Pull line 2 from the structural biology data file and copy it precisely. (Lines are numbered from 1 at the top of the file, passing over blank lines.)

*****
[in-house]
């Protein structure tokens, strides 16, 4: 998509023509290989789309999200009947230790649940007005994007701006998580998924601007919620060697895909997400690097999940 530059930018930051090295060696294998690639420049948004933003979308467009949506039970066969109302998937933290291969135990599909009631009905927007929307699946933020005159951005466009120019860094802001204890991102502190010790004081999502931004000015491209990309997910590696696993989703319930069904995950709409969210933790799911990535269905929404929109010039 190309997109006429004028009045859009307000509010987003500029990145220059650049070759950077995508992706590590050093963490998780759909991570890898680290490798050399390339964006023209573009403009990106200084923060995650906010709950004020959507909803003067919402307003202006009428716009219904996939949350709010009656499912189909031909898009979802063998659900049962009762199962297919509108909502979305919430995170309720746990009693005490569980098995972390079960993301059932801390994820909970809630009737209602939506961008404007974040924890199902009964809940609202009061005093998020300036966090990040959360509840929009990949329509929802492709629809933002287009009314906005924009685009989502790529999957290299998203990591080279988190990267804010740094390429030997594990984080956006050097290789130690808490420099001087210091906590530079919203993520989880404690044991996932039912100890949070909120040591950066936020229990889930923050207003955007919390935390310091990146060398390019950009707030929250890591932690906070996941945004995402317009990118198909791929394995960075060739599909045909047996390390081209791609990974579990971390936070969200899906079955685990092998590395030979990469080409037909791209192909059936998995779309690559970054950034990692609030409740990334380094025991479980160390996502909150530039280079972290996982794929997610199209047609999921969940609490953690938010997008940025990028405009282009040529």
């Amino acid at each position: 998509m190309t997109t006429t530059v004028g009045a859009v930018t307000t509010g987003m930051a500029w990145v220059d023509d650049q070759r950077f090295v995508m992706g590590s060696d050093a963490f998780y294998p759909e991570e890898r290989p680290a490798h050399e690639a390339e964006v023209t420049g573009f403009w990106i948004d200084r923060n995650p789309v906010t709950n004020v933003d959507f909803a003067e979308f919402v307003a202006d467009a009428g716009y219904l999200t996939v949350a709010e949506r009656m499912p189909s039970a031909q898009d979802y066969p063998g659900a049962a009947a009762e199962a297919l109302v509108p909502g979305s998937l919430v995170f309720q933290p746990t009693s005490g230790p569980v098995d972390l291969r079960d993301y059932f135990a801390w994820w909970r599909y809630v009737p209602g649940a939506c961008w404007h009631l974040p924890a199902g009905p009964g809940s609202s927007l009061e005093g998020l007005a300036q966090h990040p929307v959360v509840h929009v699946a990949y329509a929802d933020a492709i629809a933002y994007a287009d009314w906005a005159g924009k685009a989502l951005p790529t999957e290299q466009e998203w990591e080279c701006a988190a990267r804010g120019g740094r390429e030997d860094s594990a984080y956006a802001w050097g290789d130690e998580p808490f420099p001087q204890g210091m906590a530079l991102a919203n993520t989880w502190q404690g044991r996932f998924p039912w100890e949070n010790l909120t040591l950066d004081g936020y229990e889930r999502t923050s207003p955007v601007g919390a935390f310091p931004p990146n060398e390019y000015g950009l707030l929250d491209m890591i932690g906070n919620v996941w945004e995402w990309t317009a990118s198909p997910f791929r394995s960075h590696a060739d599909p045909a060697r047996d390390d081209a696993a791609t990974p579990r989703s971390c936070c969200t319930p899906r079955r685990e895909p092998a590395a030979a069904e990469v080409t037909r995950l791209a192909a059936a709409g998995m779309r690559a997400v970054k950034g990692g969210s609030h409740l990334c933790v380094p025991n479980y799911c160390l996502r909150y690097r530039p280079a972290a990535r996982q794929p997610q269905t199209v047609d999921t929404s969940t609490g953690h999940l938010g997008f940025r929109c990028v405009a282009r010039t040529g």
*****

């Protein structure tokens, strides 16, 4: 998509023509290989789309999200009947230790649940007005994007701006998580998924601007919620060697895909997400690097999940 530059930018930051090295060696294998690639420049948004933003979308467009949506039970066969109302998937933290291969135990599909009631009905927007929307699946933020005159951005466009120019860094802001204890991102502190010790004081999502931004000015491209990309997910590696696993989703319930069904995950709409969210933790799911990535269905929404929109010039 190309997109006429004028009045859009307000509010987003500029990145220059650049070759950077995508992706590590050093963490998780759909991570890898680290490798050399390339964006023209573009403009990106200084923060995650906010709950004020959507909803003067919402307003202006009428716009219904996939949350709010009656499912189909031909898009979802063998659900049962009762199962297919509108909502979305919430995170309720746990009693005490569980098995972390079960993301059932801390994820909970809630009737209602939506961008404007974040924890199902009964809940609202009061005093998020300036966090990040959360509840929009990949329509929802492709629809933002287009009314906005924009685009989502790529999957290299998203990591080279988190990267804010740094390429030997594990984080956006050097290789130690808490420099001087210091906590530079919203993520989880404690044991996932039912100890949070909120040591950066936020229990889930923050207003955007919390935390310091990146060398390019950009707030929250890591932690906070996941945004995402317009990118198909791929394995960075060739599909045909047996390390081209791609990974579990971390936070969200899906079955685990092998590395030979990469080409037909791209192909059936998995779309690559970054950034990692609030409740990334380094025991479980160390996502909150530039280079972290996982794929997610199209047609999921969940609490953690938010997008940025990028405009282009040529």